Several days ago, I reacted to a column I read in The Gleaner by sending a response to the author and the newspaper’s editor. The author responded that he hoped the paper would publish my reply; I’ve not seen it, yet, and I am not worried about that. He has my views and that’s what’s really important. Just before the Easter holidays, I read another article, in The Observer, which had my hackles rising, so again I wrote to the author and the newspaper. Over the weekend, I heard from one of the paper’s editors that he was considering publishing my remarks as a column. We had a few exchanges and I sent a short biography and a picture–funnily, one I had just taken while relaxing ahead of tournament. Yesterday, my words and picture graced the pages of The Observer…and life has not been the same since.
I’ve had my views published before in the press, but a column is always seen as a bit more substantial and often leads to more reactions. Well, after my early morning excursion on the golf course with one of the ladies who’s both fun to play with and also just a hoot, I came back to bask in the glory of being a newspaper columnist. My older daughter had suggested earlier in the year that I do this and I had a plan in my head about how to go forward; I had even made a pitch to the papers. But, life is its own wheel of fortune, and I roll where it rolls.
I received some very nice comments. I had a publisher suggest that I do a book about my life experiences–it’s in my thoughts, already, but I cannot get the flow as I want, yet. I had another reader suggest that I write more about the mish-mash that is English–that’s tempting, and I do it in a way all the time; maybe, I need to see if I can ‘package’ it more clearly or better in some way.
However, exposure is not all about adulation and back-slapping; it comes with a fair amount of brickbats. I mentioned to my older daughter–an English and History graduate–how amazed I was at what people see in what is written, often way beyond ideas in the mind of the author. Sometimes, my reactions trigger something in the reader but I’m flabbergasted when that turns out to be some seemingly visceral reaction either to me or the object of my writing. I’m not going to share the comments, but suffice to say that some people get hold of the wrong end of the stick and then turn it into corn pudding. Otherwise, some people have to vent and I just happen to be in the way; they harbour some serious resentment about the writer of the piece that triggered my reply. So, much of my afternoon–once I had gotten the body rehydrated and refuelled–was spent reading and responding to comments.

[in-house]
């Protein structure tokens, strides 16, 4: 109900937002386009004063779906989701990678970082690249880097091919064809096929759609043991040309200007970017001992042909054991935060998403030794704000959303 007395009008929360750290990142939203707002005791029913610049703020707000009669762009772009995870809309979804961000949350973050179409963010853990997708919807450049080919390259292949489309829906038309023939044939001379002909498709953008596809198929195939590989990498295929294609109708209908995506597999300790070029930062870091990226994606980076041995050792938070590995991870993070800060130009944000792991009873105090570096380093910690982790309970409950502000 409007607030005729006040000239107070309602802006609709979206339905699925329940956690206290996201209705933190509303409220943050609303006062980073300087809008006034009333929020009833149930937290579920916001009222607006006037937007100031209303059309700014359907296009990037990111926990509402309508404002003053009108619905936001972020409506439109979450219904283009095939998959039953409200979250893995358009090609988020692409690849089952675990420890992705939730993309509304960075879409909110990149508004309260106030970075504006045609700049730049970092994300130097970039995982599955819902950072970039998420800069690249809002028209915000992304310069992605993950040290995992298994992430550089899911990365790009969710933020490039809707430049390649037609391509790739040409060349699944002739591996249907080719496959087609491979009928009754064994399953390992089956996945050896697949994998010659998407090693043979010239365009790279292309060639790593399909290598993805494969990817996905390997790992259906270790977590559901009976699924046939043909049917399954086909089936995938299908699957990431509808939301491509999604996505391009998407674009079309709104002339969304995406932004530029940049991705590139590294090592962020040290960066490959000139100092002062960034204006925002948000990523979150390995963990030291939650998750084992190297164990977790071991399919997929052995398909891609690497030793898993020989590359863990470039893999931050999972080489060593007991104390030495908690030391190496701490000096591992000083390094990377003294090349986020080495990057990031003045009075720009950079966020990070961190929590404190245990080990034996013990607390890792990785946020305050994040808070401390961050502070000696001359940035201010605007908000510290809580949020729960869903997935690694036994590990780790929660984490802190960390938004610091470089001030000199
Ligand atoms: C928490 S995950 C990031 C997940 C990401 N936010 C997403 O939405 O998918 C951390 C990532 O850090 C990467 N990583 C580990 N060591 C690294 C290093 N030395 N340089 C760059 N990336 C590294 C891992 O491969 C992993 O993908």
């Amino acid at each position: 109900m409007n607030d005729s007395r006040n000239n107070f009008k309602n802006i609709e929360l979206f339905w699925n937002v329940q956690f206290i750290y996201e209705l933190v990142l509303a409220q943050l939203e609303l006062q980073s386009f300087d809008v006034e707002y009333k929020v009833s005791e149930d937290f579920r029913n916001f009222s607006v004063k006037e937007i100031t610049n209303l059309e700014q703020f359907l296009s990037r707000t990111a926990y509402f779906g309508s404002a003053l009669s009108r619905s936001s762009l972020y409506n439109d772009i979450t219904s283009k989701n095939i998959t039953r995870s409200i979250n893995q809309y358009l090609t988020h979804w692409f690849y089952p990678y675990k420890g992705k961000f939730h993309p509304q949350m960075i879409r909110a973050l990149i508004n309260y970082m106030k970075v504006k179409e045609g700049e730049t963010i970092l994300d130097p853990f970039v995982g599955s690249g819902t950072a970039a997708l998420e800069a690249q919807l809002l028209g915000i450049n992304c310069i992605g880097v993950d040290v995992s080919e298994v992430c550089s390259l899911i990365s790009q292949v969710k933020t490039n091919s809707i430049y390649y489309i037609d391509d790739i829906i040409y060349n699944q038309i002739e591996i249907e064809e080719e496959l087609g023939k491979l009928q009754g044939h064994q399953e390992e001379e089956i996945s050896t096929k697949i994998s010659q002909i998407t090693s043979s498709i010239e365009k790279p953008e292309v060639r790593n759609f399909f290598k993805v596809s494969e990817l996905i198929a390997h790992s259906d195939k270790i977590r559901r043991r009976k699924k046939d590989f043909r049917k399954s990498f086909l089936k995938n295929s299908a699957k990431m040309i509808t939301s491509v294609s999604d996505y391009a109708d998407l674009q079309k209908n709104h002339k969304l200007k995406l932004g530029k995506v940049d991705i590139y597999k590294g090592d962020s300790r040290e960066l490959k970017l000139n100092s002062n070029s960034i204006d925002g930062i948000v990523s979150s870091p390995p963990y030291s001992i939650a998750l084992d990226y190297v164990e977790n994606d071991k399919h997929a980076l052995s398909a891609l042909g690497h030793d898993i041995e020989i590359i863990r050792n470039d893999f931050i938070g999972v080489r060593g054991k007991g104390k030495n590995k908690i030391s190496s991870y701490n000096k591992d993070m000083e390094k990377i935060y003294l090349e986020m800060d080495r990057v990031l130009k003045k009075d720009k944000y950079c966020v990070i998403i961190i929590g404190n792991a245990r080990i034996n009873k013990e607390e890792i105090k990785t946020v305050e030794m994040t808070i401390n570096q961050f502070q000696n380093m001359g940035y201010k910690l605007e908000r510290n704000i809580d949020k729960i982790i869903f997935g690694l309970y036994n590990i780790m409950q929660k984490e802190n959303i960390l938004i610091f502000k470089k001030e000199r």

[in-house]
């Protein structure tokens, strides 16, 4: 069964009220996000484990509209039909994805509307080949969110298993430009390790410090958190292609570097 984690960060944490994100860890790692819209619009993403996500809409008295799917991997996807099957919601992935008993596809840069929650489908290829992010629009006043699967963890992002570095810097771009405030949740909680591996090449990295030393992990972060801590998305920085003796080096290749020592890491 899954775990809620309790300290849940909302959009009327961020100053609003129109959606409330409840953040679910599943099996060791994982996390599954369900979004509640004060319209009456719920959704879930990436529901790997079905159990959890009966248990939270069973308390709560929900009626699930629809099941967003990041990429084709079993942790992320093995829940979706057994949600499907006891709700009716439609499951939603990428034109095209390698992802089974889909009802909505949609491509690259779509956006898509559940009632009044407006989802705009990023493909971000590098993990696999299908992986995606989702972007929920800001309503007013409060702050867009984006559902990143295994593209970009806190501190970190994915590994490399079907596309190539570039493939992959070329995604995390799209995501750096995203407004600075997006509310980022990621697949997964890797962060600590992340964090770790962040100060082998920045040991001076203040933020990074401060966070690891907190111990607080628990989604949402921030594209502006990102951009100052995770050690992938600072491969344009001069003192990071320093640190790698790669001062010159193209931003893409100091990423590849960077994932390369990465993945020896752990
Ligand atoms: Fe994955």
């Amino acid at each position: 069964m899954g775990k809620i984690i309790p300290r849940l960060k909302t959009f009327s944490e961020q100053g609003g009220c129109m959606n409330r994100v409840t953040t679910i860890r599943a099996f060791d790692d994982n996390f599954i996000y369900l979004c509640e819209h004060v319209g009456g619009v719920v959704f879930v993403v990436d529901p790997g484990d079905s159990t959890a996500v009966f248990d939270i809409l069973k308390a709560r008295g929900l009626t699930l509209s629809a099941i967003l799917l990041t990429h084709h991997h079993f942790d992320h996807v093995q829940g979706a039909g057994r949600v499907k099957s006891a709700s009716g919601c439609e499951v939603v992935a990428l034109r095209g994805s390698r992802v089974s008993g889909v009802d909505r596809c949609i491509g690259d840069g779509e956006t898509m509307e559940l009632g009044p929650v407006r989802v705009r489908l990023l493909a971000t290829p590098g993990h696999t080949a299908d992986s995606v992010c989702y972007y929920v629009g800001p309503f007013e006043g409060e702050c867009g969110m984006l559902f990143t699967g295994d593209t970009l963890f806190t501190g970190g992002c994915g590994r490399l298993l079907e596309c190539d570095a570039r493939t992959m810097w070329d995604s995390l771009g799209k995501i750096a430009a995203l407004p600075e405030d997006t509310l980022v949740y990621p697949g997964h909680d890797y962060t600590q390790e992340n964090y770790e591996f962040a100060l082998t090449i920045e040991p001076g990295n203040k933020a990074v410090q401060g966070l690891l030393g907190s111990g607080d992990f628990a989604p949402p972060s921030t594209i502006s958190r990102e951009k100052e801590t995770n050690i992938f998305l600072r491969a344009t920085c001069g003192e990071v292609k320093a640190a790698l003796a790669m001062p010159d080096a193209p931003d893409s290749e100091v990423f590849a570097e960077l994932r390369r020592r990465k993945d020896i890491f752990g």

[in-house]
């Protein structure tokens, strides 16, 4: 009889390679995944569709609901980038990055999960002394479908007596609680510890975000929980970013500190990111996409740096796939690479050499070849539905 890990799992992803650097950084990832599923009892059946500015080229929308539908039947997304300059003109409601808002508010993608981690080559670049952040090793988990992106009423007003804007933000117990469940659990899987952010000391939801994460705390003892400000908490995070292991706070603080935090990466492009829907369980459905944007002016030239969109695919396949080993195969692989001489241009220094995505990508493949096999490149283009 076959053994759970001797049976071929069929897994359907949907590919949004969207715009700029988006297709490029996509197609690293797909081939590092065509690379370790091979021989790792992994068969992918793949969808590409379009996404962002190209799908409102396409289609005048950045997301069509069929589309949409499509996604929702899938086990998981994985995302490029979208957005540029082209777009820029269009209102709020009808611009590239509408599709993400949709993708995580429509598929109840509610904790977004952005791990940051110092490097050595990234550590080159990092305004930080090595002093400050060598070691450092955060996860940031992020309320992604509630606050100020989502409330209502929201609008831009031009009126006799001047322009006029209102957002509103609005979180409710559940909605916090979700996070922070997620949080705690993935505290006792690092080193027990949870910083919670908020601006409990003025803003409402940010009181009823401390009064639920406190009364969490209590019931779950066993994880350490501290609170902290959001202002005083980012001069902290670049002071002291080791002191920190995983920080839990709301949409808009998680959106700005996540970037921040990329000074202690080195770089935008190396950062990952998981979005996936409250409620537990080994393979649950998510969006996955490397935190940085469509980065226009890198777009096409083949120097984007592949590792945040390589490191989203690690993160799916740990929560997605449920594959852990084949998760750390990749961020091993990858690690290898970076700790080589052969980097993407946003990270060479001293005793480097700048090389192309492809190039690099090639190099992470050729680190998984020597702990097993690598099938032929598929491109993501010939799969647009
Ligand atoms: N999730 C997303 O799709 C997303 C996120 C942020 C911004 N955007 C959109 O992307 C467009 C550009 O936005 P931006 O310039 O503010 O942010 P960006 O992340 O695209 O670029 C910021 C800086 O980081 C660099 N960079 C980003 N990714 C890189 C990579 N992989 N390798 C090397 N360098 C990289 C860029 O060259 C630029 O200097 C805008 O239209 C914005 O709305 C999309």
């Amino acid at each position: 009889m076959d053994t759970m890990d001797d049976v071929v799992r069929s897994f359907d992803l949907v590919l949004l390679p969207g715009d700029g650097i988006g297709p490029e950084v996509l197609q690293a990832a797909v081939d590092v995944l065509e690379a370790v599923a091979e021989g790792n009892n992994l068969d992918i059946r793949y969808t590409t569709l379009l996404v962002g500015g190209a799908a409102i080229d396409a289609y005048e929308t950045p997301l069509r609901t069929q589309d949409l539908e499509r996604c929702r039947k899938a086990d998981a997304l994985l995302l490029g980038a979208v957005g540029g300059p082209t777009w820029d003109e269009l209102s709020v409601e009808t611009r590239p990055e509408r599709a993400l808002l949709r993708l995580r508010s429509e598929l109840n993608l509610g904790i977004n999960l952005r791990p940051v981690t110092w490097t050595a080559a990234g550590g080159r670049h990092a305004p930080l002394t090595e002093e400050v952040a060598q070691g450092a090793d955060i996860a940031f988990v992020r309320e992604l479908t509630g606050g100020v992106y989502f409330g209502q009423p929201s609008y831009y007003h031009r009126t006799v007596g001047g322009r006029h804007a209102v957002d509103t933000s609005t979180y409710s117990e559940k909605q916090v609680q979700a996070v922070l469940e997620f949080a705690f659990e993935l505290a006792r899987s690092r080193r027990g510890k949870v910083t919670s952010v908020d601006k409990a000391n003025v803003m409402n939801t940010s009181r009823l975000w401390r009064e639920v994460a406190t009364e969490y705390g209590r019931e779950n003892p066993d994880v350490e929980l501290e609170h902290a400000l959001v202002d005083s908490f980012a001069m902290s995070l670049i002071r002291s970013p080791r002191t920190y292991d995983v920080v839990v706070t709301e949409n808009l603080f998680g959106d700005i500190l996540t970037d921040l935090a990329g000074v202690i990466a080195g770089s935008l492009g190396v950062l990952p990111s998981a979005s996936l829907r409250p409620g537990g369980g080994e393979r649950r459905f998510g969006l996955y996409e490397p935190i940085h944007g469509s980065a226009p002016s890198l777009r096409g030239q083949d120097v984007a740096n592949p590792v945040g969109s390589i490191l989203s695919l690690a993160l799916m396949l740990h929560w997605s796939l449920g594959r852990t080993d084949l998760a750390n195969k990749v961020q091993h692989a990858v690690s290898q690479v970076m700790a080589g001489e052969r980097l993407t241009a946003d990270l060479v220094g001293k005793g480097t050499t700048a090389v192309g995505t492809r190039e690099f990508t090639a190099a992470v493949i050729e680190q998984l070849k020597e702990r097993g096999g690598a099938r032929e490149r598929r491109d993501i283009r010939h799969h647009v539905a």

In the current age, when we have so much access to each other’s views without face-to-face contact, it’s really a blessing.
I was absolutely exhausted after a few hours of reading and thinking about comments, and then deciding how to respond. Of course, I’m not obliged to reply, but I like to do so if it helps me clear up some misunderstanding or a point needs expanding.
Well, it’s just 24 hours since I hit the streets, so to speak. I have not had a call to do a radio or TV interview about my ideas–yet.
I’ve a wry smile on my face. Much of the last seven days, though I wrote briefly about how Jamaicans speak, was consumed thinking and writing about how I think Jamaicans feel about something afoot in the economy. Finance Minister, Dr. Peter Phillips, has summoned all wrath of The Furies and they are still headed his way over his proposed ‘bank transaction tax’. There, too, my views got some airing, but not obviously attributable to me. Some of the possible ‘unforeseen consequences’ of the measure that I touched on got a response from the Minister during his press briefing on Tuesday, eg, he does not see people fleeing the formal banking system and heading towards barter. Interesting, though, the Jamaica Bankers’ Association seem to come out on my side. As reported in The Gleaner: ‘The levy may discourage some individuals and businesses from utilizing the formal banking system, which not only conflicts with the country’s aim to achieve greater financial inclusion, but encourages greater activity in the informal economy‘. Some people claim to be ‘dunces’ about things economics, so those of us who think we understand how economies work are duty bound to try to help others understand what may seem obvious to (some of) us.
Jamaica is blessed with a relatively free press, and I am glad that I can benefit from that in expressing myself to the public–subject to an editor’s approval. But, in the modern world, I don’t need such approval because I can publish and be damned, anyway. Here’s to healthy conversations about things that concern us all.